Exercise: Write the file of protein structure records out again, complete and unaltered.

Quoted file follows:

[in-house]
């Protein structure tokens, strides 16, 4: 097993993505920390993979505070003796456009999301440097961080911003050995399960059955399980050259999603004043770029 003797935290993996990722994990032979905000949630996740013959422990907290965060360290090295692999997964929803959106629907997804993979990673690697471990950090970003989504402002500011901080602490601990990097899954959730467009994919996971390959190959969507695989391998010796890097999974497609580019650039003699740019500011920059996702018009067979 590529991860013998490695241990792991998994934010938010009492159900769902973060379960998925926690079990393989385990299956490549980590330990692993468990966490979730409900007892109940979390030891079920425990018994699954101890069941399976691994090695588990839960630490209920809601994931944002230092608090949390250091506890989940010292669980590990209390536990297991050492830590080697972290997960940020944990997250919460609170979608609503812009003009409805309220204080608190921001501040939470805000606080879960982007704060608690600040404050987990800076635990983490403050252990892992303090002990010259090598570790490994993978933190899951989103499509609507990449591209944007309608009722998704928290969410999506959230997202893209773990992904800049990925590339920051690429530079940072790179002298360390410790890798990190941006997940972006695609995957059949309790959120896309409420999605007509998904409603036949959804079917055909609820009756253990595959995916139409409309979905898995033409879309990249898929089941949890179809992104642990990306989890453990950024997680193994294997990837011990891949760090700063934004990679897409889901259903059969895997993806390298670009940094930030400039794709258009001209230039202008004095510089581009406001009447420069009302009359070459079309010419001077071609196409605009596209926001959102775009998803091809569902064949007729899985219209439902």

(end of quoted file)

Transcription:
[in-house]
């Protein structure tokens, strides 16, 4: 097993993505920390993979505070003796456009999301440097961080911003050995399960059955399980050259999603004043770029 003797935290993996990722994990032979905000949630996740013959422990907290965060360290090295692999997964929803959106629907997804993979990673690697471990950090970003989504402002500011901080602490601990990097899954959730467009994919996971390959190959969507695989391998010796890097999974497609580019650039003699740019500011920059996702018009067979 590529991860013998490695241990792991998994934010938010009492159900769902973060379960998925926690079990393989385990299956490549980590330990692993468990966490979730409900007892109940979390030891079920425990018994699954101890069941399976691994090695588990839960630490209920809601994931944002230092608090949390250091506890989940010292669980590990209390536990297991050492830590080697972290997960940020944990997250919460609170979608609503812009003009409805309220204080608190921001501040939470805000606080879960982007704060608690600040404050987990800076635990983490403050252990892992303090002990010259090598570790490994993978933190899951989103499509609507990449591209944007309608009722998704928290969410999506959230997202893209773990992904800049990925590339920051690429530079940072790179002298360390410790890798990190941006997940972006695609995957059949309790959120896309409420999605007509998904409603036949959804079917055909609820009756253990595959995916139409409309979905898995033409879309990249898929089941949890179809992104642990990306989890453990950024997680193994294997990837011990891949760090700063934004990679897409889901259903059969895997993806390298670009940094930030400039794709258009001209230039202008004095510089581009406001009447420069009302009359070459079309010419001077071609196409605009596209926001959102775009998803091809569902064949007729899985219209439902």